The Chancellor of the Exchequer, Jeremy Hunt, has chosen to scrap the plans to repeal the Off-payroll IR35 Reforms, which Kwasi Kwarteng previously announced in his mini-budget on 23 September 2022.
The Growth Plan had set out steps to take the complexity out of the tax system and identified the necessity of repealing the 2017 and 2021 off-payroll working rules (IR35 Reforms).
The Conservatives Growth plan indicated that repeal would "free up time and money for businesses that engage contractors, that could be put towards other priorities." And that it "also minimises the risk that genuinely self-employed workers are impacted by the underlying off-payroll rules."
The Treasury statement fails to say why they are not continuing with the failed IR35 reforms, and simply allude to the fact they need the money.
Commenting on the Chancellor's move to revoke the repeal, Dave Chaplin, CEO of tax compliance firm IR35 Shield said:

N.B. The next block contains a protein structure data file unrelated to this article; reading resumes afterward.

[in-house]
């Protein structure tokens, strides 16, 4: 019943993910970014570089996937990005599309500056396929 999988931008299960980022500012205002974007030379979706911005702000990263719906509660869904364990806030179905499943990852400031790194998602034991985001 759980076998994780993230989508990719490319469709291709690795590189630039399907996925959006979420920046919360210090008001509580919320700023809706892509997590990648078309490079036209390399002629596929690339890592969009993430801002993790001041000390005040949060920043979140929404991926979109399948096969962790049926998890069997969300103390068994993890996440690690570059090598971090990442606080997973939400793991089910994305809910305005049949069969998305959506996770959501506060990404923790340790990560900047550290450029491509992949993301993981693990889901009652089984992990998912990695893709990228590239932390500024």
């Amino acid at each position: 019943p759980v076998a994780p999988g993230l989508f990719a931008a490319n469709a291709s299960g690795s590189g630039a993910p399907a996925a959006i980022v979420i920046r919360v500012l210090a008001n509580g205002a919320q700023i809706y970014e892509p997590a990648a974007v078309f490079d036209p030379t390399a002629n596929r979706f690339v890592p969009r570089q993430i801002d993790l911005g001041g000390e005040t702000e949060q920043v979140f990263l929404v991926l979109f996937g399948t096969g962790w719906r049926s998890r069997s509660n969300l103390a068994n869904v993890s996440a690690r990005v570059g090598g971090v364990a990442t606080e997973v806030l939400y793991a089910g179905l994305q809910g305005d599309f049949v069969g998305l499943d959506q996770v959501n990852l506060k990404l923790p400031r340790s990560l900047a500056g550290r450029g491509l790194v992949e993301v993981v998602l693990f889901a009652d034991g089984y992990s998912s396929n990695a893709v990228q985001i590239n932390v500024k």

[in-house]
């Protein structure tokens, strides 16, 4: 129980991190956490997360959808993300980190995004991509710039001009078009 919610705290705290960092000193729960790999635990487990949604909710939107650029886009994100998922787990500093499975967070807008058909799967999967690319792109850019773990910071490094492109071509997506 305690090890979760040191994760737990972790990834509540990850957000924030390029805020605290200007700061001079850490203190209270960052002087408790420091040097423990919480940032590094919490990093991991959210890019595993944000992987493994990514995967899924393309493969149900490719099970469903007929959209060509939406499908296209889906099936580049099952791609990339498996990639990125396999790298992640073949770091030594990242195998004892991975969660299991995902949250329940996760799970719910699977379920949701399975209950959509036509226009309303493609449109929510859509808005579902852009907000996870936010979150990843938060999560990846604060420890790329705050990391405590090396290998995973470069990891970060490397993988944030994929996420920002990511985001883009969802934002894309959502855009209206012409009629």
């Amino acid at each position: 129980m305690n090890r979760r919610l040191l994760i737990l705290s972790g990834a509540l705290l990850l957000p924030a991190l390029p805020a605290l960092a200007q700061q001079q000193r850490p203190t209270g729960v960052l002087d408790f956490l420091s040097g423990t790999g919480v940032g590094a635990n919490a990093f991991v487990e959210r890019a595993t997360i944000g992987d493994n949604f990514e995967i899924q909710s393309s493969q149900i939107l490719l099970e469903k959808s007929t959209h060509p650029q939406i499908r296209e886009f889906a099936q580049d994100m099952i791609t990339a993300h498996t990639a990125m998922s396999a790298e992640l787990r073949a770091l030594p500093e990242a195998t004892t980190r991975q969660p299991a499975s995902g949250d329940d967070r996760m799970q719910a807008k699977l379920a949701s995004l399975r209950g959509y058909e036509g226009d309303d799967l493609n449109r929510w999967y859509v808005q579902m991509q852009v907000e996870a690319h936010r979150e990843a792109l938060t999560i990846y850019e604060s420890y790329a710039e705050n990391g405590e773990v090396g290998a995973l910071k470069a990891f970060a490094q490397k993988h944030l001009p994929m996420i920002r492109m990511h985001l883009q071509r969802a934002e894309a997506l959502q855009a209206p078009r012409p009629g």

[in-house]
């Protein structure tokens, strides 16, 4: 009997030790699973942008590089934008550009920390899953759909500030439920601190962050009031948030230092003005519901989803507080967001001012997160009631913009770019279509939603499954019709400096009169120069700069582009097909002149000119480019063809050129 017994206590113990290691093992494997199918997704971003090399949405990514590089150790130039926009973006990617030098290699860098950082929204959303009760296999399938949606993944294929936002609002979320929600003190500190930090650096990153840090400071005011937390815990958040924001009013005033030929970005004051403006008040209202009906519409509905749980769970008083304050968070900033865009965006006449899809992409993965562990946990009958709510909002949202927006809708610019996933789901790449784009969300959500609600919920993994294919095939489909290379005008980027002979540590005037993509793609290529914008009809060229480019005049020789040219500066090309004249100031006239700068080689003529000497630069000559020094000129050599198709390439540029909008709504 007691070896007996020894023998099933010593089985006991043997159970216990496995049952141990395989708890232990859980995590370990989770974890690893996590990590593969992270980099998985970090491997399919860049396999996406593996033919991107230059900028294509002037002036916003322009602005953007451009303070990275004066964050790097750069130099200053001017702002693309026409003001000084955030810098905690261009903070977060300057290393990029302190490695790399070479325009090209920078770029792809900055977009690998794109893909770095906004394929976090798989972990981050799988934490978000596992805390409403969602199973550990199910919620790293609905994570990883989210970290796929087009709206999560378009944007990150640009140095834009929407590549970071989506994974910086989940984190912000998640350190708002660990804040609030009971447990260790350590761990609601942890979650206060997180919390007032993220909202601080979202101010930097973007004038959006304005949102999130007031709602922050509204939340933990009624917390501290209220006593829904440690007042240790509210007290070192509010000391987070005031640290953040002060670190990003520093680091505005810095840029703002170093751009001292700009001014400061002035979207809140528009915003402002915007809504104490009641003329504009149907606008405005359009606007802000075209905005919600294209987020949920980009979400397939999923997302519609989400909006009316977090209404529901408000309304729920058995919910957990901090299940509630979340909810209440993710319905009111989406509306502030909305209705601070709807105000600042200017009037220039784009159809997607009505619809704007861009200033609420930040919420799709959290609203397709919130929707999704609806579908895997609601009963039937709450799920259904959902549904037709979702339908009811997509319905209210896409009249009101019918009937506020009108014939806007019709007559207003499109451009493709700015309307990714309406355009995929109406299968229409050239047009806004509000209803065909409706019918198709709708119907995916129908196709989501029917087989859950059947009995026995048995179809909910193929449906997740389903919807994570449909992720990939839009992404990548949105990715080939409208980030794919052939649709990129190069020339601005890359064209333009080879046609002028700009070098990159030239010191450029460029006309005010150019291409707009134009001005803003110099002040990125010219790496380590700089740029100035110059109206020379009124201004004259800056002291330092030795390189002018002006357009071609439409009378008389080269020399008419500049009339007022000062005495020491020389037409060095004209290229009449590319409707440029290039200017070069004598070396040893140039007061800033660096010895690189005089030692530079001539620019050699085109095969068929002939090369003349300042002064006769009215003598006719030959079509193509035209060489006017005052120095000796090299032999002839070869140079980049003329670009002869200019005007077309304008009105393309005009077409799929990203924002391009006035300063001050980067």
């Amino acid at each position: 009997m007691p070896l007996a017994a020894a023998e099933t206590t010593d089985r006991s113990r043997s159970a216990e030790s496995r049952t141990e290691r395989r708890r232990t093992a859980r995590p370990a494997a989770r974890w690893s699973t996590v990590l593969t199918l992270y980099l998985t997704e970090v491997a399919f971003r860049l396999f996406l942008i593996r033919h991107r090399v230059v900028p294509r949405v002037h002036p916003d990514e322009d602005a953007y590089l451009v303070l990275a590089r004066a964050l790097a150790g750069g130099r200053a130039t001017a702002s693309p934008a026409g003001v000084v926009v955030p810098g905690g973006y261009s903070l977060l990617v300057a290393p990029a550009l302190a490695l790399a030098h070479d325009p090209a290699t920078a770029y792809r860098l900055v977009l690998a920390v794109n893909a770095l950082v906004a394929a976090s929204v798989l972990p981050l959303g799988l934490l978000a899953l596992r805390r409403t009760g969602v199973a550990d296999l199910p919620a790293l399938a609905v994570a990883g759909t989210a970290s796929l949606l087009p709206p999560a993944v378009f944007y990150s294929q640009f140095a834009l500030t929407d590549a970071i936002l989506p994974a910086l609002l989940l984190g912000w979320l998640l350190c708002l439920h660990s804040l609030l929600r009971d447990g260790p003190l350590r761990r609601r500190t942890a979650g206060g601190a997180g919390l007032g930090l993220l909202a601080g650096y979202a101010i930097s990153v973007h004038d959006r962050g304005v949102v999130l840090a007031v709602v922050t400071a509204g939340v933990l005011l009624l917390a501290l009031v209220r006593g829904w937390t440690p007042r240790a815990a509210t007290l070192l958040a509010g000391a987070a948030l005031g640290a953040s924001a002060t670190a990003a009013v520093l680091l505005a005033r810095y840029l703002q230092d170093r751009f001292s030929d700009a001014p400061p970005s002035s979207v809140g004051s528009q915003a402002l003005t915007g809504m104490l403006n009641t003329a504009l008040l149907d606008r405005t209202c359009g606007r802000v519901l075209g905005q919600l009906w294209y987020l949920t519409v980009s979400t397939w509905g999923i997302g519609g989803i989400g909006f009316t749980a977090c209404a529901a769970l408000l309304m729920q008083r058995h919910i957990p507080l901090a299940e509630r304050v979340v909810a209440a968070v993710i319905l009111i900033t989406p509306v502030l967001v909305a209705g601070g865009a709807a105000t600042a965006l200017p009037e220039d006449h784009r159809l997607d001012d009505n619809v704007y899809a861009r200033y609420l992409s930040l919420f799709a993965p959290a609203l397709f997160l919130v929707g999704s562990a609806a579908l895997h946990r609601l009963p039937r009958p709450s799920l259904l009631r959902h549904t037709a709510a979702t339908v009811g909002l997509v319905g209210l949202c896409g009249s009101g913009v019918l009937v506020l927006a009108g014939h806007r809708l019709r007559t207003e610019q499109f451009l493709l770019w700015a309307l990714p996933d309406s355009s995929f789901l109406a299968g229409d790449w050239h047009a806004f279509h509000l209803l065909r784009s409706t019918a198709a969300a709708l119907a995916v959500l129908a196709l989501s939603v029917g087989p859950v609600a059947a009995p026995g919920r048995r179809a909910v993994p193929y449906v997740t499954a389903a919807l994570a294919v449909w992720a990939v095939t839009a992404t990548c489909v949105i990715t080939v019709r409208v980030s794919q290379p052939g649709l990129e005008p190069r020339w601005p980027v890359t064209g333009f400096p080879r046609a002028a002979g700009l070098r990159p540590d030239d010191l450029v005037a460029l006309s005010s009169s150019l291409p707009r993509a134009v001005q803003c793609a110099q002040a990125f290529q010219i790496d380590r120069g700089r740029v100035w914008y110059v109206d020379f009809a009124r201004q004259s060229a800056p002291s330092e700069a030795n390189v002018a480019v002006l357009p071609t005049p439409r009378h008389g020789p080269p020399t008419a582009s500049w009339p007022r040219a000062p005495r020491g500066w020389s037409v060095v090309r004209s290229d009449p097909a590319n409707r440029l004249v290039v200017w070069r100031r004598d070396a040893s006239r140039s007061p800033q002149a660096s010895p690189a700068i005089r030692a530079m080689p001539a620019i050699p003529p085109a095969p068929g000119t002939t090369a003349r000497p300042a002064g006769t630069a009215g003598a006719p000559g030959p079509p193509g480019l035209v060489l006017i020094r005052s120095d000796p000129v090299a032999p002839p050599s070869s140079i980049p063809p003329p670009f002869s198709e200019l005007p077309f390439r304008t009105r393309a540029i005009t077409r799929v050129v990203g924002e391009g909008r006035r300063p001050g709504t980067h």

"The government's initial commitment to repealing the Off-Payroll rules was a sensible initiative and would have been a significant step forward for the UK's army of self-employed people who are critical to the Governments' pro-growth agenda.
"Repealing Off-payroll would have returned an essential level of certainty to contract transactions in the market economy, leading to economic growth. Instead, Off-payroll will continue to cause significant harm to the self-employed, major businesses, the government, and the economy.
"Whilst we agree that tax avoidance measures are sensible, the Off-payroll rules over-extended, causing genuinely self-employed contractors to lose their rights to be their own boss.
"The Conservatives U-turn on the repeal has thrown around half of the genuinely self-employed contractors under the bus and likely kissed goodbye to their success at the next General Election.
"With the anti-growth effects of Off-payroll, it appears the pro-growth Conservatives have now joined the Anti-Growth Coalition – as the saying goes ', we are all in this together."